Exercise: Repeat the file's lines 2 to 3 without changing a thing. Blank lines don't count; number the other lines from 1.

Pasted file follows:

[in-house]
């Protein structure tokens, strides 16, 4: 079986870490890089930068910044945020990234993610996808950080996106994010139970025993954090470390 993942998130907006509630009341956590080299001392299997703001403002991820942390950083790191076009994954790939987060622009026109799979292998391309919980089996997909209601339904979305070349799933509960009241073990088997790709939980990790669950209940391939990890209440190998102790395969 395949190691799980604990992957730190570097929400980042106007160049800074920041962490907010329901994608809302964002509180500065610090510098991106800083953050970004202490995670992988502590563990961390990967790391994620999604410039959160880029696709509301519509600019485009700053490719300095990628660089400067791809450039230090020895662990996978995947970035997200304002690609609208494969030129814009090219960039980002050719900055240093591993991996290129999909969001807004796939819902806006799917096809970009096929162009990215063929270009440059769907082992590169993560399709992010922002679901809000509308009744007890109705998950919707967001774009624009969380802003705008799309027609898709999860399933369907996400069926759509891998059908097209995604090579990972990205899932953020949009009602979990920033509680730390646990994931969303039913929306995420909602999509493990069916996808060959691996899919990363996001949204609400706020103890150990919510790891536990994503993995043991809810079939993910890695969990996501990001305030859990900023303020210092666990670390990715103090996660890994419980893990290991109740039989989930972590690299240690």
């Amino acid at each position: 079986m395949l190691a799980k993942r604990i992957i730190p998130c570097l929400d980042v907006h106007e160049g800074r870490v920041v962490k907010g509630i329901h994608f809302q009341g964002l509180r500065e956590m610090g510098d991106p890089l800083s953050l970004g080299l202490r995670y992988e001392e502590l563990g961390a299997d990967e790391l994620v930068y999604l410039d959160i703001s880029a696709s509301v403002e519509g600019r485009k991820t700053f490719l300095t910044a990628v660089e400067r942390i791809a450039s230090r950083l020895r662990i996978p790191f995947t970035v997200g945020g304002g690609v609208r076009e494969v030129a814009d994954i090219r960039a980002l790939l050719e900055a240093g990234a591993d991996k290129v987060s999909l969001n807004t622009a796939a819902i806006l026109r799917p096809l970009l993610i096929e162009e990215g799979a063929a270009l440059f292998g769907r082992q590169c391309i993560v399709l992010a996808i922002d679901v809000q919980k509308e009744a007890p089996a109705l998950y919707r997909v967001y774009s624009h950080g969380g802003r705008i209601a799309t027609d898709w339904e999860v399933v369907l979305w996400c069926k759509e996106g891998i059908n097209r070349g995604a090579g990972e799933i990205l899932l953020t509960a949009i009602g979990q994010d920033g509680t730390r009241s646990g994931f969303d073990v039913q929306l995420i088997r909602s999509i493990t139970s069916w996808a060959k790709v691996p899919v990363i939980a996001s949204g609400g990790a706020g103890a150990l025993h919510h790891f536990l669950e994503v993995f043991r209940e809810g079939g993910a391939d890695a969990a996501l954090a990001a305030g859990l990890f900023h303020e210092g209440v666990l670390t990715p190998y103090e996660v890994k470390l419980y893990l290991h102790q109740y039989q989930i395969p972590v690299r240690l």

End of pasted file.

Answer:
């Protein structure tokens, strides 16, 4: 079986870490890089930068910044945020990234993610996808950080996106994010139970025993954090470390 993942998130907006509630009341956590080299001392299997703001403002991820942390950083790191076009994954790939987060622009026109799979292998391309919980089996997909209601339904979305070349799933509960009241073990088997790709939980990790669950209940391939990890209440190998102790395969 395949190691799980604990992957730190570097929400980042106007160049800074920041962490907010329901994608809302964002509180500065610090510098991106800083953050970004202490995670992988502590563990961390990967790391994620999604410039959160880029696709509301519509600019485009700053490719300095990628660089400067791809450039230090020895662990996978995947970035997200304002690609609208494969030129814009090219960039980002050719900055240093591993991996290129999909969001807004796939819902806006799917096809970009096929162009990215063929270009440059769907082992590169993560399709992010922002679901809000509308009744007890109705998950919707967001774009624009969380802003705008799309027609898709999860399933369907996400069926759509891998059908097209995604090579990972990205899932953020949009009602979990920033509680730390646990994931969303039913929306995420909602999509493990069916996808060959691996899919990363996001949204609400706020103890150990919510790891536990994503993995043991809810079939993910890695969990996501990001305030859990900023303020210092666990670390990715103090996660890994419980893990290991109740039989989930972590690299240690």
């Amino acid at each position: 079986m395949l190691a799980k993942r604990i992957i730190p998130c570097l929400d980042v907006h106007e160049g800074r870490v920041v962490k907010g509630i329901h994608f809302q009341g964002l509180r500065e956590m610090g510098d991106p890089l800083s953050l970004g080299l202490r995670y992988e001392e502590l563990g961390a299997d990967e790391l994620v930068y999604l410039d959160i703001s880029a696709s509301v403002e519509g600019r485009k991820t700053f490719l300095t910044a990628v660089e400067r942390i791809a450039s230090r950083l020895r662990i996978p790191f995947t970035v997200g945020g304002g690609v609208r076009e494969v030129a814009d994954i090219r960039a980002l790939l050719e900055a240093g990234a591993d991996k290129v987060s999909l969001n807004t622009a796939a819902i806006l026109r799917p096809l970009l993610i096929e162009e990215g799979a063929a270009l440059f292998g769907r082992q590169c391309i993560v399709l992010a996808i922002d679901v809000q919980k509308e009744a007890p089996a109705l998950y919707r997909v967001y774009s624009h950080g969380g802003r705008i209601a799309t027609d898709w339904e999860v399933v369907l979305w996400c069926k759509e996106g891998i059908n097209r070349g995604a090579g990972e799933i990205l899932l953020t509960a949009i009602g979990q994010d920033g509680t730390r009241s646990g994931f969303d073990v039913q929306l995420i088997r909602s999509i493990t139970s069916w996808a060959k790709v691996p899919v990363i939980a996001s949204g609400g990790a706020g103890a150990l025993h919510h790891f536990l669950e994503v993995f043991r209940e809810g079939g993910a391939d890695a969990a996501l954090a990001a305030g859990l990890f900023h303020e210092g209440v666990l670390t990715p190998y103090e996660v890994k470390l419980y893990l290991h102790q109740y039989q989930i395969p972590v690299r240690l």